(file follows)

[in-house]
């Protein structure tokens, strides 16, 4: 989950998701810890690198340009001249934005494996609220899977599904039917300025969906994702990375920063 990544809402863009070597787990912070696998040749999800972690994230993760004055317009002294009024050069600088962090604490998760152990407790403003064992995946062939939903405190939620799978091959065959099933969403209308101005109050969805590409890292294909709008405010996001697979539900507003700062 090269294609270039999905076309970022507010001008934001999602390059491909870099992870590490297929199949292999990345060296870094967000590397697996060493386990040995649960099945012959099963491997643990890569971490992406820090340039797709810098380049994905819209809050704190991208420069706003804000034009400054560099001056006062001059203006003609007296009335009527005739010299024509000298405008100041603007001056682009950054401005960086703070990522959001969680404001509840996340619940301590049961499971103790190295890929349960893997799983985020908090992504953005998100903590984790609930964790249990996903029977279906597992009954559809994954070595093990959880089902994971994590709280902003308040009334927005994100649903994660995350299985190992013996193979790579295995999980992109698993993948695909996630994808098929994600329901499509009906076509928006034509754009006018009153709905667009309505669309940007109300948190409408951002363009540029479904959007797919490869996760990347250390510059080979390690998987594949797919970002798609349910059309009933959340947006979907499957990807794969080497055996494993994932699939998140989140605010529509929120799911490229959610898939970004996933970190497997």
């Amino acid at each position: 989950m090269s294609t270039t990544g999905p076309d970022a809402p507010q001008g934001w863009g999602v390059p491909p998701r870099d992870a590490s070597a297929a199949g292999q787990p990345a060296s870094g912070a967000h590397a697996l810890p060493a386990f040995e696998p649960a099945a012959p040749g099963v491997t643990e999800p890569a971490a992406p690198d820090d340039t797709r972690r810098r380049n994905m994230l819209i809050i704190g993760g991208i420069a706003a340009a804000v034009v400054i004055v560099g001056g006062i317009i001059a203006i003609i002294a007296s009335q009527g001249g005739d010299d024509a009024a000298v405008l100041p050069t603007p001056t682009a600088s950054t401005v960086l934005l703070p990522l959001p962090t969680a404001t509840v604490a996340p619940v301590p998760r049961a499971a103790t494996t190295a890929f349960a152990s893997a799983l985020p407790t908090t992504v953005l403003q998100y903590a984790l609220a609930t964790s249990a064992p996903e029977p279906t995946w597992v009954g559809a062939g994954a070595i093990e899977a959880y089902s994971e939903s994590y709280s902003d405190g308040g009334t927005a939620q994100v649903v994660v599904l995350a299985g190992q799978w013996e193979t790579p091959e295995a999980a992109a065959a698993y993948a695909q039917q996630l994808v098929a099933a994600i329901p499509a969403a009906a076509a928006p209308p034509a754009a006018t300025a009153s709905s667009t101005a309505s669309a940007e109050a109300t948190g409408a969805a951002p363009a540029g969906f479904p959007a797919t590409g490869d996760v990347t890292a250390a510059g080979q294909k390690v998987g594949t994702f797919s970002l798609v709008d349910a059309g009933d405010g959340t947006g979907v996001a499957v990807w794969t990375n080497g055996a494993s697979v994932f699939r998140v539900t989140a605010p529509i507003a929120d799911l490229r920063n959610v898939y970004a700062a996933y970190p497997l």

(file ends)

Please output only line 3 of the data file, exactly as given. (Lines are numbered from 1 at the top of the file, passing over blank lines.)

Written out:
């Amino acid at each position: 989950m090269s294609t270039t990544g999905p076309d970022a809402p507010q001008g934001w863009g999602v390059p491909p998701r870099d992870a590490s070597a297929a199949g292999q787990p990345a060296s870094g912070a967000h590397a697996l810890p060493a386990f040995e696998p649960a099945a012959p040749g099963v491997t643990e999800p890569a971490a992406p690198d820090d340039t797709r972690r810098r380049n994905m994230l819209i809050i704190g993760g991208i420069a706003a340009a804000v034009v400054i004055v560099g001056g006062i317009i001059a203006i003609i002294a007296s009335q009527g001249g005739d010299d024509a009024a000298v405008l100041p050069t603007p001056t682009a600088s950054t401005v960086l934005l703070p990522l959001p962090t969680a404001t509840v604490a996340p619940v301590p998760r049961a499971a103790t494996t190295a890929f349960a152990s893997a799983l985020p407790t908090t992504v953005l403003q998100y903590a984790l609220a609930t964790s249990a064992p996903e029977p279906t995946w597992v009954g559809a062939g994954a070595i093990e899977a959880y089902s994971e939903s994590y709280s902003d405190g308040g009334t927005a939620q994100v649903v994660v599904l995350a299985g190992q799978w013996e193979t790579p091959e295995a999980a992109a065959a698993y993948a695909q039917q996630l994808v098929a099933a994600i329901p499509a969403a009906a076509a928006p209308p034509a754009a006018t300025a009153s709905s667009t101005a309505s669309a940007e109050a109300t948190g409408a969805a951002p363009a540029g969906f479904p959007a797919t590409g490869d996760v990347t890292a250390a510059g080979q294909k390690v998987g594949t994702f797919s970002l798609v709008d349910a059309g009933d405010g959340t947006g979907v996001a499957v990807w794969t990375n080497g055996a494993s697979v994932f699939r998140v539900t989140a605010p529509i507003a929120d799911l490229r920063n959610v898939y970004a700062a996933y970190p497997l």